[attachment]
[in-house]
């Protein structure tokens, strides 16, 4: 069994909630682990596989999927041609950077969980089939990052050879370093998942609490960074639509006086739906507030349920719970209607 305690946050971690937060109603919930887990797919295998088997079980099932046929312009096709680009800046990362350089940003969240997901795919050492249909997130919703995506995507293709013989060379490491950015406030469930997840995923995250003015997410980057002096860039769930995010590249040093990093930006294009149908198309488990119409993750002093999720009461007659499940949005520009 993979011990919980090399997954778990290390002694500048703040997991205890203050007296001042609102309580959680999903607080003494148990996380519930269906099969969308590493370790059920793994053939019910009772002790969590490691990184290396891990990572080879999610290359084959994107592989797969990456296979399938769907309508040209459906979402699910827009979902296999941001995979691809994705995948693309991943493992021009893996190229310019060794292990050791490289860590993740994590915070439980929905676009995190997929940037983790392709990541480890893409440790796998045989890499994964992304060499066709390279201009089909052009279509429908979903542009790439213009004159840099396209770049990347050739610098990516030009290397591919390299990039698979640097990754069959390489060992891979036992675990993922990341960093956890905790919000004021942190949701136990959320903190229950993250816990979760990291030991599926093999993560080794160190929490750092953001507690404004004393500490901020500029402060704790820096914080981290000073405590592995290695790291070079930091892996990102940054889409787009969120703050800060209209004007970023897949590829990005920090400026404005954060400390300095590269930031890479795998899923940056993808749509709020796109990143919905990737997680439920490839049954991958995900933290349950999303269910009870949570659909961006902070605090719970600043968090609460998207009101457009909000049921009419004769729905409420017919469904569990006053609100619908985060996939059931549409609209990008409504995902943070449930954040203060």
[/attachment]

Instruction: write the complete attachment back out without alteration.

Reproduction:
[in-house]
């Protein structure tokens, strides 16, 4: 069994909630682990596989999927041609950077969980089939990052050879370093998942609490960074639509006086739906507030349920719970209607 305690946050971690937060109603919930887990797919295998088997079980099932046929312009096709680009800046990362350089940003969240997901795919050492249909997130919703995506995507293709013989060379490491950015406030469930997840995923995250003015997410980057002096860039769930995010590249040093990093930006294009149908198309488990119409993750002093999720009461007659499940949005520009 993979011990919980090399997954778990290390002694500048703040997991205890203050007296001042609102309580959680999903607080003494148990996380519930269906099969969308590493370790059920793994053939019910009772002790969590490691990184290396891990990572080879999610290359084959994107592989797969990456296979399938769907309508040209459906979402699910827009979902296999941001995979691809994705995948693309991943493992021009893996190229310019060794292990050791490289860590993740994590915070439980929905676009995190997929940037983790392709990541480890893409440790796998045989890499994964992304060499066709390279201009089909052009279509429908979903542009790439213009004159840099396209770049990347050739610098990516030009290397591919390299990039698979640097990754069959390489060992891979036992675990993922990341960093956890905790919000004021942190949701136990959320903190229950993250816990979760990291030991599926093999993560080794160190929490750092953001507690404004004393500490901020500029402060704790820096914080981290000073405590592995290695790291070079930091892996990102940054889409787009969120703050800060209209004007970023897949590829990005920090400026404005954060400390300095590269930031890479795998899923940056993808749509709020796109990143919905990737997680439920490839049954991958995900933290349950999303269910009870949570659909961006902070605090719970600043968090609460998207009101457009909000049921009419004769729905409420017919469904569990006053609100619908985060996939059931549409609209990008409504995902943070449930954040203060």